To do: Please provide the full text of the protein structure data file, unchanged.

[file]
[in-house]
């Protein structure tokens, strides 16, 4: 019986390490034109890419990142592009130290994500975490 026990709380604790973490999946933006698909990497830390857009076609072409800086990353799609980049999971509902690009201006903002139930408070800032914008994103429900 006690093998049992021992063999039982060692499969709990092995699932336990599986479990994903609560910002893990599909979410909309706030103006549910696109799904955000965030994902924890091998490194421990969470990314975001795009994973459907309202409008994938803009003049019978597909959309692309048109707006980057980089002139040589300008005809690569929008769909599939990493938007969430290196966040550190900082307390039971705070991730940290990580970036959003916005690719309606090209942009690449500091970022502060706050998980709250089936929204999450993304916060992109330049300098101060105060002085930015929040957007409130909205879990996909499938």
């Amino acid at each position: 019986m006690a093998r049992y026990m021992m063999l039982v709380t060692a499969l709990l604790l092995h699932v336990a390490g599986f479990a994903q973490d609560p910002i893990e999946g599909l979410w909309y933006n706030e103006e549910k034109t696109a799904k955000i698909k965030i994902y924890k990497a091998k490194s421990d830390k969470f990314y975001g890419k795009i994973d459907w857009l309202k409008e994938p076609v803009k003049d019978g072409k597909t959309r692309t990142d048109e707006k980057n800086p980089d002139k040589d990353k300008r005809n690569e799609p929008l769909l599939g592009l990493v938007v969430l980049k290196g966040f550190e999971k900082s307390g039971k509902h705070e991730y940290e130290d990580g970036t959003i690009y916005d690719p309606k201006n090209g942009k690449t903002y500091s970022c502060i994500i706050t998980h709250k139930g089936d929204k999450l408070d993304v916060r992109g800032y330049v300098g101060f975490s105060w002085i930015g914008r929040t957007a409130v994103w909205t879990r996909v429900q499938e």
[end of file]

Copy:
[in-house]
């Protein structure tokens, strides 16, 4: 019986390490034109890419990142592009130290994500975490 026990709380604790973490999946933006698909990497830390857009076609072409800086990353799609980049999971509902690009201006903002139930408070800032914008994103429900 006690093998049992021992063999039982060692499969709990092995699932336990599986479990994903609560910002893990599909979410909309706030103006549910696109799904955000965030994902924890091998490194421990969470990314975001795009994973459907309202409008994938803009003049019978597909959309692309048109707006980057980089002139040589300008005809690569929008769909599939990493938007969430290196966040550190900082307390039971705070991730940290990580970036959003916005690719309606090209942009690449500091970022502060706050998980709250089936929204999450993304916060992109330049300098101060105060002085930015929040957007409130909205879990996909499938």
């Amino acid at each position: 019986m006690a093998r049992y026990m021992m063999l039982v709380t060692a499969l709990l604790l092995h699932v336990a390490g599986f479990a994903q973490d609560p910002i893990e999946g599909l979410w909309y933006n706030e103006e549910k034109t696109a799904k955000i698909k965030i994902y924890k990497a091998k490194s421990d830390k969470f990314y975001g890419k795009i994973d459907w857009l309202k409008e994938p076609v803009k003049d019978g072409k597909t959309r692309t990142d048109e707006k980057n800086p980089d002139k040589d990353k300008r005809n690569e799609p929008l769909l599939g592009l990493v938007v969430l980049k290196g966040f550190e999971k900082s307390g039971k509902h705070e991730y940290e130290d990580g970036t959003i690009y916005d690719p309606k201006n090209g942009k690449t903002y500091s970022c502060i994500i706050t998980h709250k139930g089936d929204k999450l408070d993304v916060r992109g800032y330049v300098g101060f975490s105060w002085i930015g914008r929040t957007a409130v994103w909205t879990r996909v429900q499938e």